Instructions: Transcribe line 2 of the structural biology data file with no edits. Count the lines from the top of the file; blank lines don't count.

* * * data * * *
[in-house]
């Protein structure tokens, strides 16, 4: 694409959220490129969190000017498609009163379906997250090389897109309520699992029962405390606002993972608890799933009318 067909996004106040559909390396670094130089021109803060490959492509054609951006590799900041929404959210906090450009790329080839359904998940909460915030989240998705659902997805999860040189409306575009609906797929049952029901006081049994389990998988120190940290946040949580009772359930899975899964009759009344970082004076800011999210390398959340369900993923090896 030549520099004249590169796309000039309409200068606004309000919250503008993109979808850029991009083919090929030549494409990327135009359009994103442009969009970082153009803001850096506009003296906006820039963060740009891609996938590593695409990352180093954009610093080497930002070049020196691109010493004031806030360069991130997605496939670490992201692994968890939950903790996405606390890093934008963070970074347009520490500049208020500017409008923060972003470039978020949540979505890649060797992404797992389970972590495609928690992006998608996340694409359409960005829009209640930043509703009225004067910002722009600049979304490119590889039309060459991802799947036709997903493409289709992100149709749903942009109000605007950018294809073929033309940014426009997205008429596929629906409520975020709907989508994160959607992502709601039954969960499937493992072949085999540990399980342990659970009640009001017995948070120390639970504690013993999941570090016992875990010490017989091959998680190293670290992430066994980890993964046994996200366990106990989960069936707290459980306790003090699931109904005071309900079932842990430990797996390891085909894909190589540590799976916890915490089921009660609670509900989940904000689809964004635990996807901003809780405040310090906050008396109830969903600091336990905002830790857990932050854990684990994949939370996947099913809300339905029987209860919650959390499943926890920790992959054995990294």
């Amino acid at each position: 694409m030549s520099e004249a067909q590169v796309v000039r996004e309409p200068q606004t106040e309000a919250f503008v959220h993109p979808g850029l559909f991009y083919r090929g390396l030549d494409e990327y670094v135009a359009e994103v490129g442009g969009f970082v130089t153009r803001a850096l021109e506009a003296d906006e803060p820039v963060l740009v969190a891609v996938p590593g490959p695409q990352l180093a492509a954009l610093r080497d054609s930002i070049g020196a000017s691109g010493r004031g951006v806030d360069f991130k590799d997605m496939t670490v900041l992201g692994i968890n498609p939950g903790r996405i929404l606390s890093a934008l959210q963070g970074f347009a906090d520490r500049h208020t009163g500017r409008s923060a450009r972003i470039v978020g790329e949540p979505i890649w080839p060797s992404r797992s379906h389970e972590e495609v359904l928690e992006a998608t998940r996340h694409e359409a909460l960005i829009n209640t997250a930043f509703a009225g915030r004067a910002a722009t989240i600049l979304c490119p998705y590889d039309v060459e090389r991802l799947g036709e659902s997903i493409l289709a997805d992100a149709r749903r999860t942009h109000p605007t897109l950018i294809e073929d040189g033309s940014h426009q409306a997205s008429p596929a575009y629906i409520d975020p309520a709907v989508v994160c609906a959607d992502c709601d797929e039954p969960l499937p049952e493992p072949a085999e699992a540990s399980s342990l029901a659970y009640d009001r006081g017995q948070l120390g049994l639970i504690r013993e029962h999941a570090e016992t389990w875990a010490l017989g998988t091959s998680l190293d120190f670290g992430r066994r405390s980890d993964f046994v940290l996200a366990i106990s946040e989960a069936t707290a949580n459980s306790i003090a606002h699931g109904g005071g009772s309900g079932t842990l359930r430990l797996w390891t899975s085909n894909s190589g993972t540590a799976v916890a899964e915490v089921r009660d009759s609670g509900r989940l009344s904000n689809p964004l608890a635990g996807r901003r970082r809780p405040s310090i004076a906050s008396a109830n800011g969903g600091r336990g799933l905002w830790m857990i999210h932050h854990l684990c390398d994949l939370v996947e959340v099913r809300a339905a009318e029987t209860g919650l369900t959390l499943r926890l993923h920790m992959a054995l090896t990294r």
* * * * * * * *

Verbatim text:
């Protein structure tokens, strides 16, 4: 694409959220490129969190000017498609009163379906997250090389897109309520699992029962405390606002993972608890799933009318 067909996004106040559909390396670094130089021109803060490959492509054609951006590799900041929404959210906090450009790329080839359904998940909460915030989240998705659902997805999860040189409306575009609906797929049952029901006081049994389990998988120190940290946040949580009772359930899975899964009759009344970082004076800011999210390398959340369900993923090896 030549520099004249590169796309000039309409200068606004309000919250503008993109979808850029991009083919090929030549494409990327135009359009994103442009969009970082153009803001850096506009003296906006820039963060740009891609996938590593695409990352180093954009610093080497930002070049020196691109010493004031806030360069991130997605496939670490992201692994968890939950903790996405606390890093934008963070970074347009520490500049208020500017409008923060972003470039978020949540979505890649060797992404797992389970972590495609928690992006998608996340694409359409960005829009209640930043509703009225004067910002722009600049979304490119590889039309060459991802799947036709997903493409289709992100149709749903942009109000605007950018294809073929033309940014426009997205008429596929629906409520975020709907989508994160959607992502709601039954969960499937493992072949085999540990399980342990659970009640009001017995948070120390639970504690013993999941570090016992875990010490017989091959998680190293670290992430066994980890993964046994996200366990106990989960069936707290459980306790003090699931109904005071309900079932842990430990797996390891085909894909190589540590799976916890915490089921009660609670509900989940904000689809964004635990996807901003809780405040310090906050008396109830969903600091336990905002830790857990932050854990684990994949939370996947099913809300339905029987209860919650959390499943926890920790992959054995990294």